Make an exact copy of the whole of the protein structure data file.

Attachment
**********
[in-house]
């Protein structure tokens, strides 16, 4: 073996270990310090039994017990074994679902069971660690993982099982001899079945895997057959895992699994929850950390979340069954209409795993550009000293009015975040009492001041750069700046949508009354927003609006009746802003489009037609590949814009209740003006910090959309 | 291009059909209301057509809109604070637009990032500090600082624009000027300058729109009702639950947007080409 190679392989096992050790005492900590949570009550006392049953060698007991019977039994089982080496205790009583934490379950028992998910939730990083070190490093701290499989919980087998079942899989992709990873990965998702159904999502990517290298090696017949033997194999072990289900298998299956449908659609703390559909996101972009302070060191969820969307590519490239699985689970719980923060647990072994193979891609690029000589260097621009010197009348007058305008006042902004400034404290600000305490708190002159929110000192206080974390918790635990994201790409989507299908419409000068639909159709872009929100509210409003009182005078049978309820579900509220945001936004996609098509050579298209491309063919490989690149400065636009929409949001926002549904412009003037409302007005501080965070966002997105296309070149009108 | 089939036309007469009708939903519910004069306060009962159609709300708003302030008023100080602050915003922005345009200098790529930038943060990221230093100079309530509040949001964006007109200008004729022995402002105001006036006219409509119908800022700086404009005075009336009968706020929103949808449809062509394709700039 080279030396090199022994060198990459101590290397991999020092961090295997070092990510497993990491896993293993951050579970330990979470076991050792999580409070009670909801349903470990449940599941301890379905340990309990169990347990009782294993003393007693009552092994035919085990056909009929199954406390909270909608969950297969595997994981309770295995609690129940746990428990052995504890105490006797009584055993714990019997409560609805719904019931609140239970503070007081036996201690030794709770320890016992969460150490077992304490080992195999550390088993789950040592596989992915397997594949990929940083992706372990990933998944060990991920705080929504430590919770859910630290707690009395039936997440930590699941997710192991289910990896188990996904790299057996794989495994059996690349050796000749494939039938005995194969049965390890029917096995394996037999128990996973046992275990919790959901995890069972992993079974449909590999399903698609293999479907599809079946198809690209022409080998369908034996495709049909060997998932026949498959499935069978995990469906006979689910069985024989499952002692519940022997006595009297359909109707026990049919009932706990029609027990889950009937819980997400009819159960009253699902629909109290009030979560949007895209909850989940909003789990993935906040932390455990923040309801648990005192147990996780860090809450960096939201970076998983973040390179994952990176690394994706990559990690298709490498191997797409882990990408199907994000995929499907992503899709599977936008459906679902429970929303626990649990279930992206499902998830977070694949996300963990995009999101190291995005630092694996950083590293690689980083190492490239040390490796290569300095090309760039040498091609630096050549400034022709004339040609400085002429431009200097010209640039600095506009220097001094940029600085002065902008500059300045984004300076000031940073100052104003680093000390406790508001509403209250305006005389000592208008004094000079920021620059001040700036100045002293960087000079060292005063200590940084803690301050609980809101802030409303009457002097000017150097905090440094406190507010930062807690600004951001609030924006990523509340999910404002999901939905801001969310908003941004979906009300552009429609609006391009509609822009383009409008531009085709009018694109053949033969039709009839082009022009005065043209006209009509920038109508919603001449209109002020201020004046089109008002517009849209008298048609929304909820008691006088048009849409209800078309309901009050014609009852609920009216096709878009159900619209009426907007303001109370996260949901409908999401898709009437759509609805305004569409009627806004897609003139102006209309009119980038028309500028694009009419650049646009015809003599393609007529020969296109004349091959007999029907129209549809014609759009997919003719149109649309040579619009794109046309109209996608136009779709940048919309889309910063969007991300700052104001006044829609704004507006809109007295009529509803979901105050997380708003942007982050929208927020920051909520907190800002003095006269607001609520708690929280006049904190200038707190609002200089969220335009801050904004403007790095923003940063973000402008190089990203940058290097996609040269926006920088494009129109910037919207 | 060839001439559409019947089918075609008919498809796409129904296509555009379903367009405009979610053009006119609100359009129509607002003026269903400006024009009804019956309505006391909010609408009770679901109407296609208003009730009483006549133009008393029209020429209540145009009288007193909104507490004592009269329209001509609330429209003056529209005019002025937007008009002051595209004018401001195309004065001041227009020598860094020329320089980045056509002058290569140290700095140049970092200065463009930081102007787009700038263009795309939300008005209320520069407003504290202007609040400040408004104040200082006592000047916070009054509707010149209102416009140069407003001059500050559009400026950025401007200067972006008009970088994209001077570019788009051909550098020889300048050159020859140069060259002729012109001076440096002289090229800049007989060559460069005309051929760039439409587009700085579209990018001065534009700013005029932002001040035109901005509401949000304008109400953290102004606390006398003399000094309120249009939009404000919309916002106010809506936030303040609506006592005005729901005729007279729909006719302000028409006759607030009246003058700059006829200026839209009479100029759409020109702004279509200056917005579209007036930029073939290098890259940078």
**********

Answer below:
[in-house]
């Protein structure tokens, strides 16, 4: 073996270990310090039994017990074994679902069971660690993982099982001899079945895997057959895992699994929850950390979340069954209409795993550009000293009015975040009492001041750069700046949508009354927003609006009746802003489009037609590949814009209740003006910090959309 | 291009059909209301057509809109604070637009990032500090600082624009000027300058729109009702639950947007080409 190679392989096992050790005492900590949570009550006392049953060698007991019977039994089982080496205790009583934490379950028992998910939730990083070190490093701290499989919980087998079942899989992709990873990965998702159904999502990517290298090696017949033997194999072990289900298998299956449908659609703390559909996101972009302070060191969820969307590519490239699985689970719980923060647990072994193979891609690029000589260097621009010197009348007058305008006042902004400034404290600000305490708190002159929110000192206080974390918790635990994201790409989507299908419409000068639909159709872009929100509210409003009182005078049978309820579900509220945001936004996609098509050579298209491309063919490989690149400065636009929409949001926002549904412009003037409302007005501080965070966002997105296309070149009108 | 089939036309007469009708939903519910004069306060009962159609709300708003302030008023100080602050915003922005345009200098790529930038943060990221230093100079309530509040949001964006007109200008004729022995402002105001006036006219409509119908800022700086404009005075009336009968706020929103949808449809062509394709700039 080279030396090199022994060198990459101590290397991999020092961090295997070092990510497993990491896993293993951050579970330990979470076991050792999580409070009670909801349903470990449940599941301890379905340990309990169990347990009782294993003393007693009552092994035919085990056909009929199954406390909270909608969950297969595997994981309770295995609690129940746990428990052995504890105490006797009584055993714990019997409560609805719904019931609140239970503070007081036996201690030794709770320890016992969460150490077992304490080992195999550390088993789950040592596989992915397997594949990929940083992706372990990933998944060990991920705080929504430590919770859910630290707690009395039936997440930590699941997710192991289910990896188990996904790299057996794989495994059996690349050796000749494939039938005995194969049965390890029917096995394996037999128990996973046992275990919790959901995890069972992993079974449909590999399903698609293999479907599809079946198809690209022409080998369908034996495709049909060997998932026949498959499935069978995990469906006979689910069985024989499952002692519940022997006595009297359909109707026990049919009932706990029609027990889950009937819980997400009819159960009253699902629909109290009030979560949007895209909850989940909003789990993935906040932390455990923040309801648990005192147990996780860090809450960096939201970076998983973040390179994952990176690394994706990559990690298709490498191997797409882990990408199907994000995929499907992503899709599977936008459906679902429970929303626990649990279930992206499902998830977070694949996300963990995009999101190291995005630092694996950083590293690689980083190492490239040390490796290569300095090309760039040498091609630096050549400034022709004339040609400085002429431009200097010209640039600095506009220097001094940029600085002065902008500059300045984004300076000031940073100052104003680093000390406790508001509403209250305006005389000592208008004094000079920021620059001040700036100045002293960087000079060292005063200590940084803690301050609980809101802030409303009457002097000017150097905090440094406190507010930062807690600004951001609030924006990523509340999910404002999901939905801001969310908003941004979906009300552009429609609006391009509609822009383009409008531009085709009018694109053949033969039709009839082009022009005065043209006209009509920038109508919603001449209109002020201020004046089109008002517009849209008298048609929304909820008691006088048009849409209800078309309901009050014609009852609920009216096709878009159900619209009426907007303001109370996260949901409908999401898709009437759509609805305004569409009627806004897609003139102006209309009119980038028309500028694009009419650049646009015809003599393609007529020969296109004349091959007999029907129209549809014609759009997919003719149109649309040579619009794109046309109209996608136009779709940048919309889309910063969007991300700052104001006044829609704004507006809109007295009529509803979901105050997380708003942007982050929208927020920051909520907190800002003095006269607001609520708690929280006049904190200038707190609002200089969220335009801050904004403007790095923003940063973000402008190089990203940058290097996609040269926006920088494009129109910037919207 | 060839001439559409019947089918075609008919498809796409129904296509555009379903367009405009979610053009006119609100359009129509607002003026269903400006024009009804019956309505006391909010609408009770679901109407296609208003009730009483006549133009008393029209020429209540145009009288007193909104507490004592009269329209001509609330429209003056529209005019002025937007008009002051595209004018401001195309004065001041227009020598860094020329320089980045056509002058290569140290700095140049970092200065463009930081102007787009700038263009795309939300008005209320520069407003504290202007609040400040408004104040200082006592000047916070009054509707010149209102416009140069407003001059500050559009400026950025401007200067972006008009970088994209001077570019788009051909550098020889300048050159020859140069060259002729012109001076440096002289090229800049007989060559460069005309051929760039439409587009700085579209990018001065534009700013005029932002001040035109901005509401949000304008109400953290102004606390006398003399000094309120249009939009404000919309916002106010809506936030303040609506006592005005729901005729007279729909006719302000028409006759607030009246003058700059006829200026839209009479100029759409020109702004279509200056917005579209007036930029073939290098890259940078």